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SREE, Advancing Education Research
Building an Education Science: Investigating Mechanisms
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Research in education has both practical and scientific goals. In order to improve educational outcomes, research must evaluate the impact of educational interventions, practices and policies. Over the course of the last decade, there has been significant improvement in the rigor of research in education designed for pragmatic ends. This improvement has been driven by several forces: the development and improvement of experimental and quasi-experimental research designs and methods, the emphasis of the Institute of Education Sciences on rigorous research designs, including randomized controlled trials, and the development of a growing cadre of education researchers trained to use these methods. As a result, education research which addresses “what works” is now both more common and more influential.

In addition to informing current practice and policy, research in education should support the development of explanatory and predictive theories of educational processes and mechanisms. Education research must answer questions about why, how, under what circumstances, and for whom, education practices and policies affect individual outcomes. Without an evidence-based theory of educational processes and mechanisms, pragmatic evidence of effectiveness may not be generalizable to new settings or different populations. Because many of the mechanisms through which education interventions, practices, and policies operate cannot be manipulated through random assignment or other quasi-experimental designs, testing hypotheses regarding the mediators and moderators of educational practices may be more complex than estimating the overall impact of a practice itself.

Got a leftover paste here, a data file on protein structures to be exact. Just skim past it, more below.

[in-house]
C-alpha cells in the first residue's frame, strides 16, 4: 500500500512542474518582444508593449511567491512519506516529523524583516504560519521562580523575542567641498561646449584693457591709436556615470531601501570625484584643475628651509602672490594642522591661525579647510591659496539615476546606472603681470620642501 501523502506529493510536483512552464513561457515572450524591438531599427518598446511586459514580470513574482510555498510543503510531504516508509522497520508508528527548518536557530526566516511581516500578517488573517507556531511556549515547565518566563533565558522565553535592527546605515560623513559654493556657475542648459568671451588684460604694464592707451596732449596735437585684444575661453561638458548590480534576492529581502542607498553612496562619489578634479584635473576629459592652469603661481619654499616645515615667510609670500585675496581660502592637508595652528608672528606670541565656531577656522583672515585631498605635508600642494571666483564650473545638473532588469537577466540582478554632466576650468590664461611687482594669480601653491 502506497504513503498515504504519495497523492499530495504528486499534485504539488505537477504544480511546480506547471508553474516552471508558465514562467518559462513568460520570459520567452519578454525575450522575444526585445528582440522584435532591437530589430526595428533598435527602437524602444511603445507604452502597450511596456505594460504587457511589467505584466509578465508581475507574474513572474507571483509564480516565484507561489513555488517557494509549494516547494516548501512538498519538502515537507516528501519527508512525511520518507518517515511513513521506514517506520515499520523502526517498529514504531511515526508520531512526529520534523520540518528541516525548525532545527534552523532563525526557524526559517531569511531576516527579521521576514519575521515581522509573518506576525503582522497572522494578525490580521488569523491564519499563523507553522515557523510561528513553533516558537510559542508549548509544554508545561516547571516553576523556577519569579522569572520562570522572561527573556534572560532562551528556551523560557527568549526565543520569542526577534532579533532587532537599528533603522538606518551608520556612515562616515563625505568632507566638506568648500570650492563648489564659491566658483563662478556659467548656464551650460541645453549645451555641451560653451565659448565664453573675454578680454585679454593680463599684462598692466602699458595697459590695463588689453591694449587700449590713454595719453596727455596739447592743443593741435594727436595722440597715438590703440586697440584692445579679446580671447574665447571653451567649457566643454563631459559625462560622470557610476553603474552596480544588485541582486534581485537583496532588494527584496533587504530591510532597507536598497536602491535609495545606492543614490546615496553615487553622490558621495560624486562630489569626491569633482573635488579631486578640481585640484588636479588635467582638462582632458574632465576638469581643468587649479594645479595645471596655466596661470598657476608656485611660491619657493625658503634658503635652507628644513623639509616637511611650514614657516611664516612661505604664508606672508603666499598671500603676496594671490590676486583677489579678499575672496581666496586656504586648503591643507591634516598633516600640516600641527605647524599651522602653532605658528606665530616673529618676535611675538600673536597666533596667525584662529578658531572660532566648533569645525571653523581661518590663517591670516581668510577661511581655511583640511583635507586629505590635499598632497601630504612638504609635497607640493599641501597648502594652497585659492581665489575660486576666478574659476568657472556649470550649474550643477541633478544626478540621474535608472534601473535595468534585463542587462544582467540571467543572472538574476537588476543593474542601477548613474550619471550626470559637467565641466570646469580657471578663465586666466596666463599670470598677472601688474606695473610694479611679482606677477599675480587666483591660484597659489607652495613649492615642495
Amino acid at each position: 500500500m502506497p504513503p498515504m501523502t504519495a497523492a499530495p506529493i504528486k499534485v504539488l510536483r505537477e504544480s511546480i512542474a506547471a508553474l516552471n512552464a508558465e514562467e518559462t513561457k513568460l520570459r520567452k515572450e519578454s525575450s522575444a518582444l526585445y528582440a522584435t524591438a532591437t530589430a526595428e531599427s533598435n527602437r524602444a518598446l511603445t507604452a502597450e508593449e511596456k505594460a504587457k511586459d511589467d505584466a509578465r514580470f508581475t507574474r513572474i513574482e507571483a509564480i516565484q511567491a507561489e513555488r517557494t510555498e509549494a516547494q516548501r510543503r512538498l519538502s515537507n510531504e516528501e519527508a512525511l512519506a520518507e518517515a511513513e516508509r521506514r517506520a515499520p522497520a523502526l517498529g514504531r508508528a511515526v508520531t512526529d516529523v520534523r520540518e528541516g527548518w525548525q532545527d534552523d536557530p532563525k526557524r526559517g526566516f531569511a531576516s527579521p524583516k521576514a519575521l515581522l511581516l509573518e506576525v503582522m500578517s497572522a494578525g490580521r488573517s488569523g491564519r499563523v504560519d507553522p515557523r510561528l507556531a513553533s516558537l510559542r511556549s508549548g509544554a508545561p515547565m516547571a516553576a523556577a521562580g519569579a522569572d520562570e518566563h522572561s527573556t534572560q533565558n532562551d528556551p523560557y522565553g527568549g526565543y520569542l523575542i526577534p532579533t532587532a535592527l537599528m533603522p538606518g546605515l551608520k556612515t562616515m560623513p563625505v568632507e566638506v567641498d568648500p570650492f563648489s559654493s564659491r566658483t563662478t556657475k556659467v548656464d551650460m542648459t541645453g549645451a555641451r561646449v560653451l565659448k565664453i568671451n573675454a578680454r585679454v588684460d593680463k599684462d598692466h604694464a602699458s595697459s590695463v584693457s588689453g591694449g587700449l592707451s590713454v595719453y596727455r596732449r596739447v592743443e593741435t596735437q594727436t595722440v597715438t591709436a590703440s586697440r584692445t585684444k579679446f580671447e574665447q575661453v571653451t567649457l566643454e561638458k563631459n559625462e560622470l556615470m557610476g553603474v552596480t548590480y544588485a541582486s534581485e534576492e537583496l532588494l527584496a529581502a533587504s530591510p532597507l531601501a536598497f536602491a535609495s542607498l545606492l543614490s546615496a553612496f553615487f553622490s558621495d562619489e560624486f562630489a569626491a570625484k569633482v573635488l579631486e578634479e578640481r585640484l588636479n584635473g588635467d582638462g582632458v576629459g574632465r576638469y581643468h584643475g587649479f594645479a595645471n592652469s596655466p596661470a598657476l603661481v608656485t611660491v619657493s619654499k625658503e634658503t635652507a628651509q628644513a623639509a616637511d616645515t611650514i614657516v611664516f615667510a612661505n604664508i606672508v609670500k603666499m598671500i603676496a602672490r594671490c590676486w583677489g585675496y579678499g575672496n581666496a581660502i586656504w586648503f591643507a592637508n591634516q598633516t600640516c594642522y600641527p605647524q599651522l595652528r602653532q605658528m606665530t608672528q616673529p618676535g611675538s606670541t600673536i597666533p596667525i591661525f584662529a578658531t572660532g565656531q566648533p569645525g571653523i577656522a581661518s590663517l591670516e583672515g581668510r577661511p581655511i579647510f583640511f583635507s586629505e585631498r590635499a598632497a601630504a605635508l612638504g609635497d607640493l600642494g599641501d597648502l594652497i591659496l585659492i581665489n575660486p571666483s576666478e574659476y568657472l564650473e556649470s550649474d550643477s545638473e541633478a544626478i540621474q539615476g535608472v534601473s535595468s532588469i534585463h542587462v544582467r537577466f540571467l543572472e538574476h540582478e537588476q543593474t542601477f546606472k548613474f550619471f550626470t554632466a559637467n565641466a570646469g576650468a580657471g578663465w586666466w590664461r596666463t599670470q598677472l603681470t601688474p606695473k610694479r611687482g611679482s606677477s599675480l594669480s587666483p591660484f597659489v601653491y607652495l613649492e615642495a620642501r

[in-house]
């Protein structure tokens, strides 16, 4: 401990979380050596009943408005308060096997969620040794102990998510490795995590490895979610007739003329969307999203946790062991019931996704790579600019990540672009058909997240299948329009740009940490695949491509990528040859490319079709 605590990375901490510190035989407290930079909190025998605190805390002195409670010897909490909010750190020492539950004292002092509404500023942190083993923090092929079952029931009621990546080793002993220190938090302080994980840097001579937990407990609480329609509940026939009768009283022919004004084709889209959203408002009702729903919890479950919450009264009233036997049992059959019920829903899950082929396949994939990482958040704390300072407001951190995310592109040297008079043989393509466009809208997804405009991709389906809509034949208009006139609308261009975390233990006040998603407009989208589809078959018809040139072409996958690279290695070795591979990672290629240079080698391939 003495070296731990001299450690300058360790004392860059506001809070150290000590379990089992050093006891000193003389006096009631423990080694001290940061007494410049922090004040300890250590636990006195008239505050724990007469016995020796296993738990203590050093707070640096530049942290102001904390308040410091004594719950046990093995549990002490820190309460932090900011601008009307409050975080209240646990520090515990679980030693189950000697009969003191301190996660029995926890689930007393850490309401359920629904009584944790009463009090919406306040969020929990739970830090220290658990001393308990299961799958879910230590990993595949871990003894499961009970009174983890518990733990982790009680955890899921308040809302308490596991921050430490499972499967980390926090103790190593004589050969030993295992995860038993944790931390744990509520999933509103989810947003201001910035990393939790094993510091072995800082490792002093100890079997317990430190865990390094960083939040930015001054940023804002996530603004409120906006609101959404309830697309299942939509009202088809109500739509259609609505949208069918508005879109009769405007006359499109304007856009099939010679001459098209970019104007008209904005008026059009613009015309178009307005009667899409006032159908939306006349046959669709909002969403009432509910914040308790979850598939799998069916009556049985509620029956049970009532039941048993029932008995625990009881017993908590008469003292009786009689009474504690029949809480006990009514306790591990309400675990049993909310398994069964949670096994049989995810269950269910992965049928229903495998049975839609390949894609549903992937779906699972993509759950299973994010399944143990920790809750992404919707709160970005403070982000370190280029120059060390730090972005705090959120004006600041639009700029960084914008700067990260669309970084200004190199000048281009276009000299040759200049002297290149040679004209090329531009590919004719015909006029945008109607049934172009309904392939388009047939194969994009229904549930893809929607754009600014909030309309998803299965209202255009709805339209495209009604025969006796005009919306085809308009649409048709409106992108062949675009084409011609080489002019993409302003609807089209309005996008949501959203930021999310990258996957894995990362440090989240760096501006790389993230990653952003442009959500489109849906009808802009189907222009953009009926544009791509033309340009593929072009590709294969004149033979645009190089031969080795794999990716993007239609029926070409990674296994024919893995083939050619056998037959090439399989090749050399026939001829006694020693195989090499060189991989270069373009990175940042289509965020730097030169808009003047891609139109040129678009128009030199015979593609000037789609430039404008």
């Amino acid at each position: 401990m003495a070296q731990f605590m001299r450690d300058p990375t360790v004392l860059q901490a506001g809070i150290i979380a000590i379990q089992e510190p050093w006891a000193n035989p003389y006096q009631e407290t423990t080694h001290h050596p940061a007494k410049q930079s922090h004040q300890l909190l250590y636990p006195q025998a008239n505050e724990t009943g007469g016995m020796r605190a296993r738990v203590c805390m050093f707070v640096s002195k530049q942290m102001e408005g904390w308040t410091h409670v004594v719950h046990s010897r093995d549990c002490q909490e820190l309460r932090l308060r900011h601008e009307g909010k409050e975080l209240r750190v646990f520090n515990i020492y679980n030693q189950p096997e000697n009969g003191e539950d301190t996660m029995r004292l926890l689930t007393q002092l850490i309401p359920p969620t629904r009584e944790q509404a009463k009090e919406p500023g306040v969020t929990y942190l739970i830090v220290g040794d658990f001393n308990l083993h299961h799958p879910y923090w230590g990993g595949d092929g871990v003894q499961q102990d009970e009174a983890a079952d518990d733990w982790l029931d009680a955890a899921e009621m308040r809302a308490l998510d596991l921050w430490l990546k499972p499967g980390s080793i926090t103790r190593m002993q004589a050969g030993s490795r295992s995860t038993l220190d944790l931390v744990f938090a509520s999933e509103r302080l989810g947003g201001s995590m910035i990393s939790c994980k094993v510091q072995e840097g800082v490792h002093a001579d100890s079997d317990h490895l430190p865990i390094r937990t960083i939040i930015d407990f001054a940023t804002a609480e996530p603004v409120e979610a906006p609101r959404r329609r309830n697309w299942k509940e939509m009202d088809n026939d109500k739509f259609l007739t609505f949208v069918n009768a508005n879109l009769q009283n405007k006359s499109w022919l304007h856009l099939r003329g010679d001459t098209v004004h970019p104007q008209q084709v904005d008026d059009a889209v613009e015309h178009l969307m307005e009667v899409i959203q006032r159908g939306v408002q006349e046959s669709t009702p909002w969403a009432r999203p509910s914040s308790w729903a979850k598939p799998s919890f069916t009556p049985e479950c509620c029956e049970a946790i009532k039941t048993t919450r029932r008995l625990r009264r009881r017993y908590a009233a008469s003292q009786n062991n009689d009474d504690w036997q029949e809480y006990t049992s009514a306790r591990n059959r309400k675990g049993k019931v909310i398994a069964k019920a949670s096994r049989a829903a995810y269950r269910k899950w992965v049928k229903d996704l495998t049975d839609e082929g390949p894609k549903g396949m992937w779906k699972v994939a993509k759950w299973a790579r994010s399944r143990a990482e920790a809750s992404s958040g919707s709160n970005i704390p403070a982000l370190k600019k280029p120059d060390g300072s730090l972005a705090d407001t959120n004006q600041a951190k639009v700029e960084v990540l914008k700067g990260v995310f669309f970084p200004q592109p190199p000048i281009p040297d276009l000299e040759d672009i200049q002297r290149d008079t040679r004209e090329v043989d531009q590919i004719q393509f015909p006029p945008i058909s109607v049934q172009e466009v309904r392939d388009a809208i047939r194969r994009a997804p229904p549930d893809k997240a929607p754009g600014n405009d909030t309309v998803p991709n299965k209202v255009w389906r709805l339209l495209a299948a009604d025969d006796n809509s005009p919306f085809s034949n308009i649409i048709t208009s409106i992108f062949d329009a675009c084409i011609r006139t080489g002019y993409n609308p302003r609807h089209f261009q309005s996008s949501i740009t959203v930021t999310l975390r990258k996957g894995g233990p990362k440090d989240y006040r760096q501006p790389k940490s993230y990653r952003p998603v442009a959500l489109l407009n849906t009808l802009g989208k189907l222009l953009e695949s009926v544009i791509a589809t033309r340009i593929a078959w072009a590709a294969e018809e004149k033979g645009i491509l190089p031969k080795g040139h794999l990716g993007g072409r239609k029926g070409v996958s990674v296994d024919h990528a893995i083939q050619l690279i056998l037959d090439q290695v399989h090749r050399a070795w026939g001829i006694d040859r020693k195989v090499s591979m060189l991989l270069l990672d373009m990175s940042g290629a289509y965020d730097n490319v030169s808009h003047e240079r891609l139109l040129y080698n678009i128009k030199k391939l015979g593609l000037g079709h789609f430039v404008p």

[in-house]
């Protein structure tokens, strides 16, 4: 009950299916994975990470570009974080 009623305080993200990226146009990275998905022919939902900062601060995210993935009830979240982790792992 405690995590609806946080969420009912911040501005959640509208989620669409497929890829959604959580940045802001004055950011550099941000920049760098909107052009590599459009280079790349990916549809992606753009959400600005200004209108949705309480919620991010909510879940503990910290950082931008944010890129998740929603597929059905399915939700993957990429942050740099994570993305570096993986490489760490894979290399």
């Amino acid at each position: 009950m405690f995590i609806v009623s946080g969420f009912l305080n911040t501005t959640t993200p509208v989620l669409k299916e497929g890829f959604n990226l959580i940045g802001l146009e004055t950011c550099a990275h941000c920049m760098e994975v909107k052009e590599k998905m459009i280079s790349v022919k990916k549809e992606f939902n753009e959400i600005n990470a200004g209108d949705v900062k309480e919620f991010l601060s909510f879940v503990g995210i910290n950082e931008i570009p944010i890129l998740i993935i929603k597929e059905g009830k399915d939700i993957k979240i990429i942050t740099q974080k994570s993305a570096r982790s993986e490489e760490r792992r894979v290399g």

The theme for the spring 2011 research conference, Building an Education Science: Investigating Mechanisms, focuses attention on the need to advance beyond primarily pragmatic education research in order to build an evidence-based science made up of explanatory theories of educational mechanisms. Symposium and paper presentations that address issues of process and mechanism within the context of rigorous experimental or quasi-experimental designs and that advance our understanding of the effectiveness of educational practices and policies, will offer the best fit for the spring 2011 conference. Topics of particular interest include studies that: (a) test hypotheses regarding the mechanisms through which educational practices and policies affect student outcomes or differentially impact individuals or groups, (b) investigate interactions among emotional, behavioral, cognitive and social processes and outcomes, or (c) develop new methods and research designs to enhance rigor in the evaluation of educational processes and mechanisms.

Sections (Section Chair):
Early Childhood Education (C. Cybele Raver)
School and Classroom-Based Educational Practices (Beth Gamse)
Social and Behavioral Processes and Mechanisms in Education (Laurie Miller Brotman)
Education and Social Inequality (Meredith Phillips)
Education Policy (Douglas Harris)
Post-Secondary Education (Lashawn Richburg-Hayes)
Research Methods (Spyros Konstantopoulos & Kim Maier)

 
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